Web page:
Friday, March 30, 2012

Ephemeral city: Carey's Modernistic Cocktail Bar

Detail from a matchbook, ca. 1940.
Given its brief lifespan in the late 1930s and early '40s – the streamlined era – Carey's Modernistic Cocktail Bar sounds like the kind of place where you'd find plenty of chrome, vinyl upholstery, sleek, round edges and maybe a cool blonde sipping a Sidecar or a Pink Lady at the end of the bar. Phone VAlentine 9959.

The former bar today.

Opened in 1938, Carey's Bar lasted only about five years, until the outset of World War II. The subsequent tenant at 3223 Troost, gained longtime, gender-bending fame – first at this location and later on Main Street. But Carey's, although perhaps "Famous for Steaks," would become infamous for its owner.

Carl Carramusa, then in his 30s, was a dark, slender son of Italian immigrants. He was born Carlo in Chicago, but had lived in Kansas City's north-side Little Italy since he was young. He Americanized his first name, and as a bar owner he was known as Carl Carey.

When Carlo was about 10, an extortionist killed his younger brother. As author Frank Hayde writes in The Mafia and the Machine: The Story of the Kansas City Mob, "Carramusa’s father was a fruit peddler who couldn’t put together enough money to pay the Black Hand what they said he owed them."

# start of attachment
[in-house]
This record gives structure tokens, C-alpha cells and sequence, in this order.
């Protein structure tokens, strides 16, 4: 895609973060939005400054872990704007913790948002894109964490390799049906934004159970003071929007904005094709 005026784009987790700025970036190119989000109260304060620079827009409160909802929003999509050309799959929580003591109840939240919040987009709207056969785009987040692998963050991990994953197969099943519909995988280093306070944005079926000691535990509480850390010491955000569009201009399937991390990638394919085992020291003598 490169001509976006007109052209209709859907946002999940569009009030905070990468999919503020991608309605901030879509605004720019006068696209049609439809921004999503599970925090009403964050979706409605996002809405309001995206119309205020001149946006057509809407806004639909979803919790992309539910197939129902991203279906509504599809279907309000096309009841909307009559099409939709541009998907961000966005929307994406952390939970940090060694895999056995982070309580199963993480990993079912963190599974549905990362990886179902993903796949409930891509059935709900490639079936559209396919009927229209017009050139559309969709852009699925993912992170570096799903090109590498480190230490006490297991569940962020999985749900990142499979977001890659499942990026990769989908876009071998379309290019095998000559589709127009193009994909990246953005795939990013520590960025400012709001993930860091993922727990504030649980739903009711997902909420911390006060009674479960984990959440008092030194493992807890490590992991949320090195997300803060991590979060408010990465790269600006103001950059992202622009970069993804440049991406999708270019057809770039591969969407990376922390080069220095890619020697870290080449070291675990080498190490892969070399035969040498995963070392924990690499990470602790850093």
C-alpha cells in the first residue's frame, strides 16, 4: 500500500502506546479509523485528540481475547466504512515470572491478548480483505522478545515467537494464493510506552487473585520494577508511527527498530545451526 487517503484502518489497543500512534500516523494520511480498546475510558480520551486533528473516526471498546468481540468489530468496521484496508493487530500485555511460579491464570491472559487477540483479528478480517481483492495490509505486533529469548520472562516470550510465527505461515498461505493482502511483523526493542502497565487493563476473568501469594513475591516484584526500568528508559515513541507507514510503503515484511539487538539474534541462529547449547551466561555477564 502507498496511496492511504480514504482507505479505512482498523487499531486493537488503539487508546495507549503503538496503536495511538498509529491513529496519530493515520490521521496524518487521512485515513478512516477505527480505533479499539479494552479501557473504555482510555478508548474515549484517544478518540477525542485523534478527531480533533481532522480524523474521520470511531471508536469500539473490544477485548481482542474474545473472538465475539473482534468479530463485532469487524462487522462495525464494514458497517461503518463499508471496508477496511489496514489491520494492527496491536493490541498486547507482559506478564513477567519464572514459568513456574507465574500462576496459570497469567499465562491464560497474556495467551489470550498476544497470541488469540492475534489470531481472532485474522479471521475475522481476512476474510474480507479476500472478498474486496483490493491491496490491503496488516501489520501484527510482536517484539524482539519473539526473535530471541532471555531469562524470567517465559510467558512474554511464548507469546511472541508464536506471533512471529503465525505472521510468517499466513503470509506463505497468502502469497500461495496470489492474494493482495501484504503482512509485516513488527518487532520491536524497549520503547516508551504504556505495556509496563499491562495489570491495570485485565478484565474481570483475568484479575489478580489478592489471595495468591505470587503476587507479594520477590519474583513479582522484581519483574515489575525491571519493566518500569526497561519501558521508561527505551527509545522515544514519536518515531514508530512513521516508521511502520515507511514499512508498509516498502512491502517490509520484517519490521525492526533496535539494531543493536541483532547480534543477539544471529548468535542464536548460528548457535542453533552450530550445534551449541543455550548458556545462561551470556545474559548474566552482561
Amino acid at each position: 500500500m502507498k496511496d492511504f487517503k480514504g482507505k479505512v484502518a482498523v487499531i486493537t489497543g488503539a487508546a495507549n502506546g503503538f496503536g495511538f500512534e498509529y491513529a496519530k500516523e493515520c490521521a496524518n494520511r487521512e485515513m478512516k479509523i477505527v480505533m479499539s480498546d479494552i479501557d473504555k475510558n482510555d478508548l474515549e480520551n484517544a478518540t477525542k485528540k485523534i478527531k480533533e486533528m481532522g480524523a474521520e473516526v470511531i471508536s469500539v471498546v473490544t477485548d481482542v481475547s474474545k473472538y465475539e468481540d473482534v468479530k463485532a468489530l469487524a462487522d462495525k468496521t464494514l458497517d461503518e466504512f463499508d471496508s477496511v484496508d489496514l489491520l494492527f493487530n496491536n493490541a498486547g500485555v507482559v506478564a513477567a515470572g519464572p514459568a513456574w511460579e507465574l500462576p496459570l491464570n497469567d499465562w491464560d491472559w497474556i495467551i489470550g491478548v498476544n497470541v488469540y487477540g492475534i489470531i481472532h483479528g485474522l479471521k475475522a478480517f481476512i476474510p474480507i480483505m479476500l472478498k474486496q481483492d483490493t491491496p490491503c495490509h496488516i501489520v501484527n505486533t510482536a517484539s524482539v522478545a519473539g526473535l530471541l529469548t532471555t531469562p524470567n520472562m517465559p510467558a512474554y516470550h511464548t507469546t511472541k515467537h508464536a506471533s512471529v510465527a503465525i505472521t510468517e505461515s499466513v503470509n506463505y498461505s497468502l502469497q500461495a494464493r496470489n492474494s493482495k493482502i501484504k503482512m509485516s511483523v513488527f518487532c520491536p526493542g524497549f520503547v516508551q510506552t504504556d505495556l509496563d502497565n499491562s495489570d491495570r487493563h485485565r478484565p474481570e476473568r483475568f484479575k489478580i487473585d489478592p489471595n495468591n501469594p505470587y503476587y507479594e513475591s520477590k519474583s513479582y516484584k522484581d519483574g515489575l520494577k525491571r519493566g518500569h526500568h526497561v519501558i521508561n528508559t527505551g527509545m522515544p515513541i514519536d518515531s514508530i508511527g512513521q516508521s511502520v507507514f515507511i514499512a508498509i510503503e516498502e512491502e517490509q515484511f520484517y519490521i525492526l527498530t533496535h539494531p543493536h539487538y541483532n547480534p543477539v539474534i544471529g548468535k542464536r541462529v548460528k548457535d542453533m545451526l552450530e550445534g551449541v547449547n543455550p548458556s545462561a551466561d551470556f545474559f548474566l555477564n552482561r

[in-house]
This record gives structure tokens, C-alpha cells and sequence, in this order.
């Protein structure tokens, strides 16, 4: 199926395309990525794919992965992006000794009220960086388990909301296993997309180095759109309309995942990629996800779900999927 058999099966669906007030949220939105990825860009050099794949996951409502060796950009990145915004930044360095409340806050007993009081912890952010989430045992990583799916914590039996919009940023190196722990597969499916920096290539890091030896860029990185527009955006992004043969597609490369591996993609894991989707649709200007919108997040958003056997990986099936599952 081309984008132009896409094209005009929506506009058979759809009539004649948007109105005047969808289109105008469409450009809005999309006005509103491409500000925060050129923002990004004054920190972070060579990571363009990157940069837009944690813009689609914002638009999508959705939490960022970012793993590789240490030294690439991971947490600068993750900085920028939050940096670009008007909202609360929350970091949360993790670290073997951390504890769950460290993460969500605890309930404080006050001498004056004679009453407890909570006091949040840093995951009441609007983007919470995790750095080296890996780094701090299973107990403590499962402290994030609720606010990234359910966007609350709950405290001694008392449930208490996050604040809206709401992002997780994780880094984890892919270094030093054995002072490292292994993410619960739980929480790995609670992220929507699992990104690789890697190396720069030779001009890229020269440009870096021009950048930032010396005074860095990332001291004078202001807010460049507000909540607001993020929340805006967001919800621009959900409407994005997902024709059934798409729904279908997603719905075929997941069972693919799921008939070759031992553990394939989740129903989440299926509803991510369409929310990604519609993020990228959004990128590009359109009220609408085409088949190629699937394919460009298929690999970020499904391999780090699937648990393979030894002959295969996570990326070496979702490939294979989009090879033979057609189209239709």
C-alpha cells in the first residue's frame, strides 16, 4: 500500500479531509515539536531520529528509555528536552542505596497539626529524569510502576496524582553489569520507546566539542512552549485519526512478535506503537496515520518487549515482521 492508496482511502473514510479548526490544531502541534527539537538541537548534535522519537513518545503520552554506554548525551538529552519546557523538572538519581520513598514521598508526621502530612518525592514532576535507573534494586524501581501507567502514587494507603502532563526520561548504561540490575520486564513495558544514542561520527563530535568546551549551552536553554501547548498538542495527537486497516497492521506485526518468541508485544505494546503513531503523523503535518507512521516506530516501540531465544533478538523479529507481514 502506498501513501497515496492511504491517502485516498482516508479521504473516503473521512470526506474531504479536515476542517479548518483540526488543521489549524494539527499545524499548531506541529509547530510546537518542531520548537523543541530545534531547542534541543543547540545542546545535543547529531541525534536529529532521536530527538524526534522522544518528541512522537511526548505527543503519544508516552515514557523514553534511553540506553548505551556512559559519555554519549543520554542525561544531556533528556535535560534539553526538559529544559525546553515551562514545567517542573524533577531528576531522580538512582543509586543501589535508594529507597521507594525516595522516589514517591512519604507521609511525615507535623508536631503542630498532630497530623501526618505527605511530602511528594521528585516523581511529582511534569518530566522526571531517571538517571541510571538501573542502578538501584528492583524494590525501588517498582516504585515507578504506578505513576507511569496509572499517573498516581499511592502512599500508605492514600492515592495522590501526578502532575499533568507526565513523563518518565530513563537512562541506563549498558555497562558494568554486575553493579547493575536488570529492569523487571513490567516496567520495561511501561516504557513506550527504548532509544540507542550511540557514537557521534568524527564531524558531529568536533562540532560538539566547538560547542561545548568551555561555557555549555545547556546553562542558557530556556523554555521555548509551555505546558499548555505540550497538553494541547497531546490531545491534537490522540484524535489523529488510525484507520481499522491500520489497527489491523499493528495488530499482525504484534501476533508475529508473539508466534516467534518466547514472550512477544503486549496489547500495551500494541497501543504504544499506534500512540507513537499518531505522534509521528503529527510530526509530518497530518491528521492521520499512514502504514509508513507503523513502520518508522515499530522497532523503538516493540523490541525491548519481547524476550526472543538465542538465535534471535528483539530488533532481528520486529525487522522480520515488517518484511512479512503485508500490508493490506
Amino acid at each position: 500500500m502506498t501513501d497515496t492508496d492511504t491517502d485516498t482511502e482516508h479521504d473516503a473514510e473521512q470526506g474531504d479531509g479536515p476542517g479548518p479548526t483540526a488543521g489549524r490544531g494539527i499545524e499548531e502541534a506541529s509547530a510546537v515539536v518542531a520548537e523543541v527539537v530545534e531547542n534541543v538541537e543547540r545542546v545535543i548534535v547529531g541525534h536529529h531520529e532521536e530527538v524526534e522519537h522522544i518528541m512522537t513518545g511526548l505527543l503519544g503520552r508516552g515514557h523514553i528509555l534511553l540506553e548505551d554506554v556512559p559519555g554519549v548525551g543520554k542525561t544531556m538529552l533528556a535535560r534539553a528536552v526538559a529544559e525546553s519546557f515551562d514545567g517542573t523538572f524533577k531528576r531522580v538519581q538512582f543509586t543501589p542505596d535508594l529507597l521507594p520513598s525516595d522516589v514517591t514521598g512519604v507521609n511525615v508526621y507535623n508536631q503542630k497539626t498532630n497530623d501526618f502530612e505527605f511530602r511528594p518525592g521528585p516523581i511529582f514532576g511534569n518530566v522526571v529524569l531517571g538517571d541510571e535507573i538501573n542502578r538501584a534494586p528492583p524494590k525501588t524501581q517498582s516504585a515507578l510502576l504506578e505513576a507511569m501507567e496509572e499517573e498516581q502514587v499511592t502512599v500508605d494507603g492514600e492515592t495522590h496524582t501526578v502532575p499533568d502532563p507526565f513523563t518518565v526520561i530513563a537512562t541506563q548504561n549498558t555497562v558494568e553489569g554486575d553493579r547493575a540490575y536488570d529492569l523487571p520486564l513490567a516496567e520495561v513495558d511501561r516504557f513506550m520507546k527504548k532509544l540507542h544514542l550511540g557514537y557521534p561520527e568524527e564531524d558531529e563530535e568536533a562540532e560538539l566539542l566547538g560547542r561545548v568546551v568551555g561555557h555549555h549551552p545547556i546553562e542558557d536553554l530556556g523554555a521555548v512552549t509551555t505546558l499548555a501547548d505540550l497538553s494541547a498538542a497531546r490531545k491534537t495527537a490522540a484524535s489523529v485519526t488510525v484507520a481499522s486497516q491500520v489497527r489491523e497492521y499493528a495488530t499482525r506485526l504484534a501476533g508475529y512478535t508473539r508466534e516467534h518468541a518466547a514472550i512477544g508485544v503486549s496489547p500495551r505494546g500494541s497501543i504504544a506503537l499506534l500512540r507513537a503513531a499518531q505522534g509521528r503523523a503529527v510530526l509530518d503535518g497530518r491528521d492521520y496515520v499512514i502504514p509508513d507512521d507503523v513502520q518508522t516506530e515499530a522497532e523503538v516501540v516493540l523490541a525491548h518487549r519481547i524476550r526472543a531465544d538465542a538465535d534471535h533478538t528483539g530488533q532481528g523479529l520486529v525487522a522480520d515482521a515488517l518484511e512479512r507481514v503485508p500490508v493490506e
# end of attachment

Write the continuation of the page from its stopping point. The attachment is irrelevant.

It's ironic, then, that in February 1943 federal narcotics agents arrested Carl Carramusa, having traced a large stash of high-quality heroin discovered in the East Bottoms to the former owner of Carey's Modernistic Cocktail Bar. Carramusa, who had enlisted in the Army when the war began, gave up the names of his conspirators in Florida, St. Louis, and Kansas City.

Hayde writes: "When he testified at the trial, Carramusa looked into the front row of the federal courtroom and saw Paul Catanzaro, the same man who had murdered his little brother 24 years earlier, casting menacing stares and flashing the devil's horn death sign." For his testimony, Carramusa received a reduced sentence and probation. By 1945 he was living in Chicago.

One day he found his tires slashed. Later he noticed someone in a car with Florida tags lurking nearby. He called one of the federal agents, begging for protection. "They're after me," he said. "I'm being followed and watched."

A few days later, as Carramusa was arriving home, a car pulled up and unloaded blasts from two sawed-off shotguns, removing the head of the former owner of Carey's Modernistic Cocktail Bar.